Panel discussion brings awareness to domestic violence


La’Miya Starnes, Reporter

UK Student Activities Board (SAB) partnered with the VIP Center and invited students to a domestic violence awareness panel discussion on Oct. 20 in the Gatton Student Center Senate Chambers.

October was Domestic Violence Awareness Month, and the discussion panel offered advice and information about on- and off-campus resources. According to the National Coalition Against Domestic Violence, an average of 20 people experience physical abuse by intimate partners every minute. Therefore, more than 10 million people annually are victims of physical abuse in their relationship.

Purple is the color for domestic violence awareness, and so some women wore purple at the panel to support the movement. Panelists spoke from their profession in different fields actively supporting survivors of dating and domestic violence. Speakers included Lieutenant Andrea Eilertson of the Lexington Police Department’s Special Victims Unit, UKPD Special Victims Advocate Leigh Koetsch, UK Counseling Center Associate Director Diane Sobel and Meredith Reeves from the Office of Equity and Equal Opportunity.

The facilitator, Taryn Henning, asked questions from the perspective of violence intervention and prevention. UK offers this form of support in the VIP Center, found in the student center.
Eilertson said if anyone expresses they have experienced assault, “we are going to believe you. We are going to listen to you and tell you all the options that you have.”

The panel highlighted the stereotypical image of dating or domestic violence: a cisgender, heterosexual couple where the man is the abusive to the woman. However, Eilertson said that any liaison of LGBTQ+, any race and any gender can be a victim, and support is available to all communities.

Reeves shared how certain resources and student support roles did not exist when she was a college student. From the university perspective, Reeves said she feels it is important to talk about domestic violence so students know they are not alone. She explained that college is a lot to juggle because students are involved and have other responsibilities outside of those of a student. More than a student, someone can be a partner in a relationship, an employee or a parent.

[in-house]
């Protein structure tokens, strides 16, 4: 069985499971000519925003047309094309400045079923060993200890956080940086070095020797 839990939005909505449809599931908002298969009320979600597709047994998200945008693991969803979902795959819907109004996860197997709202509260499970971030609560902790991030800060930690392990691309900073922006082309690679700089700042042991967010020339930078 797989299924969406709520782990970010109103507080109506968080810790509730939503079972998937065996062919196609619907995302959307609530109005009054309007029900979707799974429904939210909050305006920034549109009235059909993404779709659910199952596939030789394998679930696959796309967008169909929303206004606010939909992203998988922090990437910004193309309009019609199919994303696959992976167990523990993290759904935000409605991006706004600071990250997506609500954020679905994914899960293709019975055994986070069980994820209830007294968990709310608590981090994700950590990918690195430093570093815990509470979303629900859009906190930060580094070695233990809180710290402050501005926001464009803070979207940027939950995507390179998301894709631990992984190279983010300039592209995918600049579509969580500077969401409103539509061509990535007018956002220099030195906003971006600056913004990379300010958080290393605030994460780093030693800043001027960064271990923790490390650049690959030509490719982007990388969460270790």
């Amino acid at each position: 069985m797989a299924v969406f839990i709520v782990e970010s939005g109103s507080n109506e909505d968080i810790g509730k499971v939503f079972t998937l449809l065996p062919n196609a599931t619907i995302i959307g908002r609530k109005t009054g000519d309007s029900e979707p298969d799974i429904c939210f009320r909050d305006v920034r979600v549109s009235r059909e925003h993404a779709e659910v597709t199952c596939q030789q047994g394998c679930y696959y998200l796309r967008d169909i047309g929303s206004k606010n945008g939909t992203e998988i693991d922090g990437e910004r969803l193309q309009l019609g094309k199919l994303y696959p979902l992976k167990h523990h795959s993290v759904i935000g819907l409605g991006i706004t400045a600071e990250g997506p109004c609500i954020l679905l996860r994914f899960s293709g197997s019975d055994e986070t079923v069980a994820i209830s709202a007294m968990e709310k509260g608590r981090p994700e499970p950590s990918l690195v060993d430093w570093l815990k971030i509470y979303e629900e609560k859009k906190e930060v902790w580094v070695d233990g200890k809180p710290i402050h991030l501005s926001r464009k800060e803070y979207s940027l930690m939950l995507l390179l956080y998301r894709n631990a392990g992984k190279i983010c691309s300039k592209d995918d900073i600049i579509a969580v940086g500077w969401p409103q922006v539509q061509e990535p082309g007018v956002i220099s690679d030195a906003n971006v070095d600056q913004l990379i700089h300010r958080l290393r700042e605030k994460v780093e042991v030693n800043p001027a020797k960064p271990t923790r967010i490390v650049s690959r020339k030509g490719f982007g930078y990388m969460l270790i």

Another question raised in the panel regarded the difference between domestic and dating violence. Domestic violence has a more legal definition: the violence would be labeled as domestic if the people involved live together, have children together or are family members. Outside of this definition, law enforcement names the violence an assault.

Dating violence can involve someone one is exclusively dating or casually hanging out with.
Sobel said that when she considers dating or domestic abuse, she has a broader perspective.

Isolation, possessive behavior, emotional abuse and verbal abuse are all considered when someone is seeking counsel during or after an abusive relationship. The panel said that breaking away and healing from an abusive situation will look different for each survivor.

The panel said that if someone wants to seek student support, there is no specific place they must start in seeking help. Instead, they recommended that people go where they are most comfortable.
Koetsch mentioned the importance of using confidentiality when sharing information about their experiences.

“Use hypotheticals like ‘a friend of mine’ or ‘hypothetically speaking,’” Koetsch said.

All advocates on the panel said they want survivors to know that they are in control of their healing journey. If someone decides they do not wish to continue with any process, they are not bound to do so.

The goal of this panel was “to make students feel less alone regarding this issue, and work to improve mental health,” according to SAB’s Instagram post about the event.

“I feel UK will 100 percent support us in a situation like this,” Emma Kinely, a senior at UK, said.

Resources in Lexington, Kentucky, that provide advocacy, safety planning and shelter options include Greenhouse17 and The Nest. Additionally, the National Domestic Violence Hotline is a 24-hour call/text/chat line that is free and confidential for resources on domestic or dating violence.